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Sunday, February 9, 2020

Happy Birthday to the USS Falcon, the Shortest Lived Space Center Simulator. The Space Center Highlighted by the Local Press. Imaginarium Theater and Memes

Randy Jepperson and Mark Daymont back in the day working a Falcon mission.  (Left)
Taylor Herring and Spencer Dauwalder, Falcon volunteers during an overnight camp. (Right)

Happy Birthday Falcon Simulator. A Fun Ship but What a Pain to Set Up and Take Down. And a Double Pain in the Neck With its Equipment.

Hello Space EdVenturers!
     Last week, the CMSC's Facebook celebrated the USS Falcon. This week would have been the long gone simulator's 19th birthday.  Only a small group of people worked the Falcon during its short life. I decided it was too much of a hassle to set up and take down for weekday private missions. Overnight camps were the Falcon's speciality.  Late in the afternoons on any given Friday you would find a few of us in the school's cafeteria setting up the Falcon for camp.  We'd corrall the Falcon's cabinets into a close circle, connect the computers and audio equipment, stretch the power cables, layout the planetarium Starlab dome, place sleeping pads on top of the cabinets so their sharp edges wouldn't pierce the dome fabric, then inflate the dome and struggle to pull the dome up and over the cabinets.

The Falcon's equipment was kept in a large, wheeled cabinets seen on the right.
The Control Room was outside the dome
      The second dome would be inflated once the Bridge dome was connected and secure. A prayer circle was held in hopes Fortuna wouldn't interfere with our good intentions and the computers would run properly.  
     So often I'd be at my desk in the Briefing Room near the start of the Overnighter and be disturbed by someone from the Falcon coming in to tell me something was wrong with the ship's equipment.  Mr. Schuler, Mrs. Houston, Mr. Daymont, and Josh Babb all could tell many stories about Falcon technical nightmares.  But somehow, thanks to great patience and talent, we'd get through those missions.            
This is the inside of the Falcon. Computers were stored behind the black plastic. The printer was connected to the computer you see in the picture two photos above.

     Besides set up and take down, sound was the biggest problem for the Falcon. The thin fabric dome walls had zero sound insulation so noise from the Galileo was a constant bother.  The Falcon staff also had to keep their discussions to a whisper to keep the Falconites from hearing them scheme and plot against them (as we all do even today in our control rooms).

The Falcon, set up and ready to fly.  One dome was the bridge of the ship. The other dome was used as a gathering point for discussions and scary away missions.

     The Falcon was originally built to be a Mars Rover simulator funded by Novell for one of our Summer EdVenture camps.  The Mars simulation lasted a summer but never really took.  I wasn't happy with it.  In thinking what to do with the equipment I decided to create another simulator. I sent in a work order for the Falcon's cabinets, ordered new Hypercard software for the ship and imagineered the ship inside a dome.  I took the old XCraft simulator from the Space Center's overnight camps in the mid 1990's as my inspiration.  The Falcon would be a souped up XCraft.  The rest is history.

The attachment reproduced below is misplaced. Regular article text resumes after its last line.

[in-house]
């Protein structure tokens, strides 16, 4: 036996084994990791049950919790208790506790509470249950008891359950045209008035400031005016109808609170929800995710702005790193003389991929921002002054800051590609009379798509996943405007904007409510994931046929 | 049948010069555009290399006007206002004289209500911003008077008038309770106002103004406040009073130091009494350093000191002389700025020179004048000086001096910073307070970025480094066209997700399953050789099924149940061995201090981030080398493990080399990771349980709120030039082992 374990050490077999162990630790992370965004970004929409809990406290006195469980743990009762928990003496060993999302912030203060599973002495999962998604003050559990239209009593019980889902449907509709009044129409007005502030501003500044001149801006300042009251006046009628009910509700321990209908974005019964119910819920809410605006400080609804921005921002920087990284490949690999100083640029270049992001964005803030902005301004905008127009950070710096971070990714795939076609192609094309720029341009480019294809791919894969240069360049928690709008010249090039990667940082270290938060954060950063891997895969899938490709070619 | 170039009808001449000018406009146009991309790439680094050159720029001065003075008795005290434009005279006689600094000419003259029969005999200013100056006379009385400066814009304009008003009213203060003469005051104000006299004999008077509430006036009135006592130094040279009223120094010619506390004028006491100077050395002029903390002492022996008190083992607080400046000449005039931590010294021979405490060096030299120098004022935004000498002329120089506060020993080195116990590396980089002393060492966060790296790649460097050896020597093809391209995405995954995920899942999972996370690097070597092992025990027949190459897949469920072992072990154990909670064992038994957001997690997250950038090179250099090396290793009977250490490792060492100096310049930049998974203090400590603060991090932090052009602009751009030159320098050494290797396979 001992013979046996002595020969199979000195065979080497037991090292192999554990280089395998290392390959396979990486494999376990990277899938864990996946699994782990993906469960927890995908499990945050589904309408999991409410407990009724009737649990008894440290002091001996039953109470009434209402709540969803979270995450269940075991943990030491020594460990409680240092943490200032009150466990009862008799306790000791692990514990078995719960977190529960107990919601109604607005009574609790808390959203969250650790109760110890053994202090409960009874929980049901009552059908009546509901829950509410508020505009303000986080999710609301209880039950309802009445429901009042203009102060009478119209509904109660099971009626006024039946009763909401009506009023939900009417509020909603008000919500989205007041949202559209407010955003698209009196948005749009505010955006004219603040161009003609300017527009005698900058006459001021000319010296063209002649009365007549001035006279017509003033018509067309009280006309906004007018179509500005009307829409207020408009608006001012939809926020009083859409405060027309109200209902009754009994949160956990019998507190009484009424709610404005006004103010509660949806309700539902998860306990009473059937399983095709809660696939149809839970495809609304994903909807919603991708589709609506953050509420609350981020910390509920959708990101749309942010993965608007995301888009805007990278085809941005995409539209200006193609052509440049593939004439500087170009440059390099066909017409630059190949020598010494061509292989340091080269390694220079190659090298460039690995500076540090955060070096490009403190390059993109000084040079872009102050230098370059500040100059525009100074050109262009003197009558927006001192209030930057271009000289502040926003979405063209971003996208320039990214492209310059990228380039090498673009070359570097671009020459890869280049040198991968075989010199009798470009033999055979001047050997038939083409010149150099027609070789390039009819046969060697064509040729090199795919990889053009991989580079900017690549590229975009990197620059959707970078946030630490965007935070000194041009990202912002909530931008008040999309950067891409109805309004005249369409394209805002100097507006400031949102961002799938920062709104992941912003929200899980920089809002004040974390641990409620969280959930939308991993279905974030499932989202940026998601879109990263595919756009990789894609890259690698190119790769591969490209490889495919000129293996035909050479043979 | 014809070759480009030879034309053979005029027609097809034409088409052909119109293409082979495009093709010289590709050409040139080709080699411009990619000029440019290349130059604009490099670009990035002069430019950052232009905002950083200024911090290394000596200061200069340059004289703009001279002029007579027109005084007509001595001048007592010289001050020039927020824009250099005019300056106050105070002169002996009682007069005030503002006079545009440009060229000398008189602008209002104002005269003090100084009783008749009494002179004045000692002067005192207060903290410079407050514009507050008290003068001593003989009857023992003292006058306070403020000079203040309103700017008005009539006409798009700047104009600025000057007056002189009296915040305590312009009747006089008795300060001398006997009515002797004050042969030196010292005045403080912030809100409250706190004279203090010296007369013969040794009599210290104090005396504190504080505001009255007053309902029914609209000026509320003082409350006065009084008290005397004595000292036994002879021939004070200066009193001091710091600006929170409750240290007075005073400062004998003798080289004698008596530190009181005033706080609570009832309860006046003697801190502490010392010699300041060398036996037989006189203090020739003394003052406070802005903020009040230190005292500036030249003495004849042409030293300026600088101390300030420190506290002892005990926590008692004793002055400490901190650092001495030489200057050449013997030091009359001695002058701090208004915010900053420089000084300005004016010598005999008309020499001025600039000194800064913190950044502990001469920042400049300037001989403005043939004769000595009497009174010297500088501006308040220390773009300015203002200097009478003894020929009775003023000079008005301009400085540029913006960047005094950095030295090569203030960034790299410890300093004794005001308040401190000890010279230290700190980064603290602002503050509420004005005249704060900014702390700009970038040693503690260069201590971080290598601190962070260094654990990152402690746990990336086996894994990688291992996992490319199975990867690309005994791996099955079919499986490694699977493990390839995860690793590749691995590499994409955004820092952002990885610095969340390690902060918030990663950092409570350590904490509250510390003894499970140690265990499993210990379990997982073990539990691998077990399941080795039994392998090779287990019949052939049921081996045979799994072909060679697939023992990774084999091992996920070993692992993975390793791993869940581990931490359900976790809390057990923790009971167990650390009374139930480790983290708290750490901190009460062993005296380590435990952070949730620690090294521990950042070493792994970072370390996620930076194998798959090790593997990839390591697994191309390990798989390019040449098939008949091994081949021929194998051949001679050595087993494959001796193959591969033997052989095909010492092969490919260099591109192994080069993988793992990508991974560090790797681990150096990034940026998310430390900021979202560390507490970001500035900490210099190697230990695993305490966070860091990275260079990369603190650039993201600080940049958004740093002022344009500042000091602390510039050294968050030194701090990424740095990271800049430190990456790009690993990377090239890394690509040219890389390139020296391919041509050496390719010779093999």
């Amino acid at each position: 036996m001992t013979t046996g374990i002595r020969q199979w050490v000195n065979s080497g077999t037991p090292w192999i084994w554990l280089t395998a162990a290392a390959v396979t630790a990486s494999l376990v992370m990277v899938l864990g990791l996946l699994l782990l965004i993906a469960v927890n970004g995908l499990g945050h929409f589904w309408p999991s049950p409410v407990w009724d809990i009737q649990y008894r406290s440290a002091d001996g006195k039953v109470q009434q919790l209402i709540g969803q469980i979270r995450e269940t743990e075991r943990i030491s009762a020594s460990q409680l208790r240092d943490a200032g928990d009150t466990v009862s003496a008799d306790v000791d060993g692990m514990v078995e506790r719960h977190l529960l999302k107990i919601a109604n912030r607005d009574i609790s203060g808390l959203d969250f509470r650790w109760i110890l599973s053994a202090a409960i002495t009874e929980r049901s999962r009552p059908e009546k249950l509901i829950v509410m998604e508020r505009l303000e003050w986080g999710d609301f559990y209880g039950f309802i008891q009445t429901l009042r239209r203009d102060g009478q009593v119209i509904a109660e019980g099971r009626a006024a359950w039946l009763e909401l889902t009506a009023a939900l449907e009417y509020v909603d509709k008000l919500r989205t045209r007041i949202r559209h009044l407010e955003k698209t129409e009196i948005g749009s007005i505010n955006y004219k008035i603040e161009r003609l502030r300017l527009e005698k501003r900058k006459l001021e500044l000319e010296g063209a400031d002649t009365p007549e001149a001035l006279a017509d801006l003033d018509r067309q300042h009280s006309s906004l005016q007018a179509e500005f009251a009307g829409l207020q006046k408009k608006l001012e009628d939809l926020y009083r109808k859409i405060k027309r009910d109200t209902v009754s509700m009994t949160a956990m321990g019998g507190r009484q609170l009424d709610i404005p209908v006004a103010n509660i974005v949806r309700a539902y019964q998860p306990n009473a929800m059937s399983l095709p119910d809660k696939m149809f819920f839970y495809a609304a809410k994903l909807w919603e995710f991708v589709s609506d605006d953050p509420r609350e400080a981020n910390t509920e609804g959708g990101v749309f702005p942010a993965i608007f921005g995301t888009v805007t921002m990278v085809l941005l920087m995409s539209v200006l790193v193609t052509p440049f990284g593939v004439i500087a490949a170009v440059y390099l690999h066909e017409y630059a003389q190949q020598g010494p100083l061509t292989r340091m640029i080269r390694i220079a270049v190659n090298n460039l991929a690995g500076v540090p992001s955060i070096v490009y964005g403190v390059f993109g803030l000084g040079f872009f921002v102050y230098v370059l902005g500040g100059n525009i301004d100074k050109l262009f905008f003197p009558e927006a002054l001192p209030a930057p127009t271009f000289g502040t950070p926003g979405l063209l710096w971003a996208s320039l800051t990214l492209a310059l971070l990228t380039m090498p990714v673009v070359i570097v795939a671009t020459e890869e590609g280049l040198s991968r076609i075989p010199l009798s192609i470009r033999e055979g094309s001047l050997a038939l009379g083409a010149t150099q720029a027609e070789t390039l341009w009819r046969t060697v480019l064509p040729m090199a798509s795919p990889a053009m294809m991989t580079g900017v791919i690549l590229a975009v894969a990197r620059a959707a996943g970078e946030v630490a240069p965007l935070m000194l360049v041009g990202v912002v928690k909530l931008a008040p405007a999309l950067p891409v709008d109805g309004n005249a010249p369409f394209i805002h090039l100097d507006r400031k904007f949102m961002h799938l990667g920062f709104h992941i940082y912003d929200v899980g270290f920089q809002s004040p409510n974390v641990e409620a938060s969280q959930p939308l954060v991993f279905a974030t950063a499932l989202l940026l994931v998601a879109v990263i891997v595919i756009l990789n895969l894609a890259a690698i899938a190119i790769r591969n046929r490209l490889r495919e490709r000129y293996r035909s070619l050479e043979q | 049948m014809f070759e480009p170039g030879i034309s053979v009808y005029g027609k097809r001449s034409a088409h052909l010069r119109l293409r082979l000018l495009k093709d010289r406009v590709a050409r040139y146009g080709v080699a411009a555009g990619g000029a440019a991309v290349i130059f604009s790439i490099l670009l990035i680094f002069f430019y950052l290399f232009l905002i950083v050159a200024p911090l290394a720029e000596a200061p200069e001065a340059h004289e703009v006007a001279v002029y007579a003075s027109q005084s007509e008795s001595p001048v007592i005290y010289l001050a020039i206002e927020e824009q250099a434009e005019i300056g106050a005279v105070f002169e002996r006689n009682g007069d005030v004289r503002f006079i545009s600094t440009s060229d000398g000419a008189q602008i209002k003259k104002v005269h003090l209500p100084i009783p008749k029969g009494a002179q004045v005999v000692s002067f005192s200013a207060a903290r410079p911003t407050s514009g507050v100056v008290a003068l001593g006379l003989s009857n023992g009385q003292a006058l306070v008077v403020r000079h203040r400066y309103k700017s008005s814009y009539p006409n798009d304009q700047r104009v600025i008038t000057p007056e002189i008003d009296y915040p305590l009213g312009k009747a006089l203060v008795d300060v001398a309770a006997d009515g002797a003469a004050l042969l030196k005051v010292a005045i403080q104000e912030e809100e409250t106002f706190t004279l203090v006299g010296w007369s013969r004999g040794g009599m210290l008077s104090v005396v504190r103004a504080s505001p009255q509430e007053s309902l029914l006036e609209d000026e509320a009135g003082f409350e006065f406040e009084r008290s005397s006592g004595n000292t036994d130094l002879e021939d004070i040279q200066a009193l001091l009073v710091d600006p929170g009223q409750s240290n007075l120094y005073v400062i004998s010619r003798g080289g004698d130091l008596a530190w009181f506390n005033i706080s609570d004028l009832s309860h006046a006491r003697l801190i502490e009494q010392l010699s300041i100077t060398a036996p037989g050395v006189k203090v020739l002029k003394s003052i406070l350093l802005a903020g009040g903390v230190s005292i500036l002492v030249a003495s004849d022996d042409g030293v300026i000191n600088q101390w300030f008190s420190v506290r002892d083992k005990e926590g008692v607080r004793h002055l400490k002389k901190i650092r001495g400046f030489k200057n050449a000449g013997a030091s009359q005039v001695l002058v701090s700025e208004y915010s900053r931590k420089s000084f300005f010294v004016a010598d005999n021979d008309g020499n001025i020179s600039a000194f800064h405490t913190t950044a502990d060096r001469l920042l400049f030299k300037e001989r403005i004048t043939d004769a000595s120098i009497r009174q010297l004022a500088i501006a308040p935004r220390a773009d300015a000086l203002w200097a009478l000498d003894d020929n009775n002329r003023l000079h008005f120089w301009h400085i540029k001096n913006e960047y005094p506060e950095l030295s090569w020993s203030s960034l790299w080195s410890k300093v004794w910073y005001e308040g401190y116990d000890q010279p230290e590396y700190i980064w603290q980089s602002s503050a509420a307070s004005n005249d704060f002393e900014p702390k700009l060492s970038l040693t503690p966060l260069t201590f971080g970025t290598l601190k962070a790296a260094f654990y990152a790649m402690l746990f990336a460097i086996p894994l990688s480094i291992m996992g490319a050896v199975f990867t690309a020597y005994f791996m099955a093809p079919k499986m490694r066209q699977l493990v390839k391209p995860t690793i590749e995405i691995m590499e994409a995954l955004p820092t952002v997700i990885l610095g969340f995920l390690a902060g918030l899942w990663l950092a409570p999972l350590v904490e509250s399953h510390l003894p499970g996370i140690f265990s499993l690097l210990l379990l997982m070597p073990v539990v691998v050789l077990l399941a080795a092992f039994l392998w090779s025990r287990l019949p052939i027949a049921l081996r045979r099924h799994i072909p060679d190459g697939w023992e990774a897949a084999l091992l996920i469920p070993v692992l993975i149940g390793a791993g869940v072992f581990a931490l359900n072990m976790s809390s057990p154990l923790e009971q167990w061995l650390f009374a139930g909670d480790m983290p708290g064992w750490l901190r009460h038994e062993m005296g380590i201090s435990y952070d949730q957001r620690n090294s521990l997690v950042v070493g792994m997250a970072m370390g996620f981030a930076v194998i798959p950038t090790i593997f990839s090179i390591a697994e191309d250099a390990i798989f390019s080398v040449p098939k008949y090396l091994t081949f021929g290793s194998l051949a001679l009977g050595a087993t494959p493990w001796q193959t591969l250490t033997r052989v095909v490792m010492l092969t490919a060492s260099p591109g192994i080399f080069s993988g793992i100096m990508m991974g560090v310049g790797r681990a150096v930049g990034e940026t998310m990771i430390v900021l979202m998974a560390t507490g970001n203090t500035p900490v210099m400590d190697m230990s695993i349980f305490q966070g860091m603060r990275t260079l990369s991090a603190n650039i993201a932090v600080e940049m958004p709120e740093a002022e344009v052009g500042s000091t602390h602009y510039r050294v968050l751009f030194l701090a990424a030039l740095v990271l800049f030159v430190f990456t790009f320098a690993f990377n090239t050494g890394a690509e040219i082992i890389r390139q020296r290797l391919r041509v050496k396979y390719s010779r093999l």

The Falcon's success (and the extra money it brought in by increasing our overnight camp numbers) convinced me that a small permanent simulator was needed.  That ship became today's Phoenix.  Those who worked the Falcon were supportive of my decision. Some staff didn't support the idea. The Phoenix would occupy the inset wall bunks used by the staff for overnight camps.  They loved their bunks. 
     Today the Space Center Falcon / Galileo sign at the entrance to the school cafeteria is all that is left of the Falcon.  
     The CMSC Celebrated the Falcon's Anniversary in a Facebook post:

Happy Birthday Falcon Simulator!By James Porter, CMSC Director 

     That's right, today the Falcon would have turned 19 and we recently decided to celebrate the birth/launch day of our ships. The Falcon was a unique ship that came about thanks to a grant from Novell Inc. and many donated hours of development from their employees.     What made it especially unique is that it was housed in two inflatable planetariums. The computers were stored in rolling cabinets and with much care and time the domes were raised around them. The Falcon provided many unique experiences on the weekends for years until it was retired and from its ashes the Phoenix had risen.     So happy birthday Falcon and thanks for all the great memories you helped create. As we gather on March 28th to celebrate past and future ships, we'll raise a glass (and maybe inflate a balloon) to pay tribute to a ship that died honorably.

The Christa McAuliffe Space Center in the News.  The Provo Daily Herald
February 4, 2020

Pleasant Grove Planetarium Project Almost Fully Funded

     James Porter did not want to have to send out emails to 23 schools telling them their students wouldn’t be launching off on a space mission this year. But with high demand and construction that cut off a few weeks of opportunities, the Christa McAuliffe Space Center at Central Elementary School in Pleasant Grove was booked.
     “This has been a rough year,” said Porter, the space center’s director. That’s about to change.  (Read the rest of the article here)
The best videos from around the world edited for a gentler audience.

Imaginarium Memes

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